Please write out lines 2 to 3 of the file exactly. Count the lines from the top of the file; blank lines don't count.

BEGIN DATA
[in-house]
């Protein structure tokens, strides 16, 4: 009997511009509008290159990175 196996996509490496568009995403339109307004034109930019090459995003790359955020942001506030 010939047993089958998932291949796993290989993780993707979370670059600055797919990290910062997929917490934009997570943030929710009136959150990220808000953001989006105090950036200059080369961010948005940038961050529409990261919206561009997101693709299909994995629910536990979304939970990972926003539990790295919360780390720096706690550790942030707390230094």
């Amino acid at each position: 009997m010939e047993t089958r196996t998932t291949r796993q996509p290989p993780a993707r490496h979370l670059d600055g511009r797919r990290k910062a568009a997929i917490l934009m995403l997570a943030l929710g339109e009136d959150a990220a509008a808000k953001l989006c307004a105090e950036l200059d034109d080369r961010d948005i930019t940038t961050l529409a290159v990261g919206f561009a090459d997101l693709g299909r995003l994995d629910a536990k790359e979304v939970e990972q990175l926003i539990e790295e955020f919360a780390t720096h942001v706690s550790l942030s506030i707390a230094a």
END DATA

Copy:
């Protein structure tokens, strides 16, 4: 009997511009509008290159990175 196996996509490496568009995403339109307004034109930019090459995003790359955020942001506030 010939047993089958998932291949796993290989993780993707979370670059600055797919990290910062997929917490934009997570943030929710009136959150990220808000953001989006105090950036200059080369961010948005940038961050529409990261919206561009997101693709299909994995629910536990979304939970990972926003539990790295919360780390720096706690550790942030707390230094």
């Amino acid at each position: 009997m010939e047993t089958r196996t998932t291949r796993q996509p290989p993780a993707r490496h979370l670059d600055g511009r797919r990290k910062a568009a997929i917490l934009m995403l997570a943030l929710g339109e009136d959150a990220a509008a808000k953001l989006c307004a105090e950036l200059d034109d080369r961010d948005i930019t940038t961050l529409a290159v990261g919206f561009a090459d997101l693709g299909r995003l994995d629910a536990k790359e979304v939970e990972q990175l926003i539990e790295e955020f919360a780390t720096h942001v706690s550790l942030s506030i707390a230094a």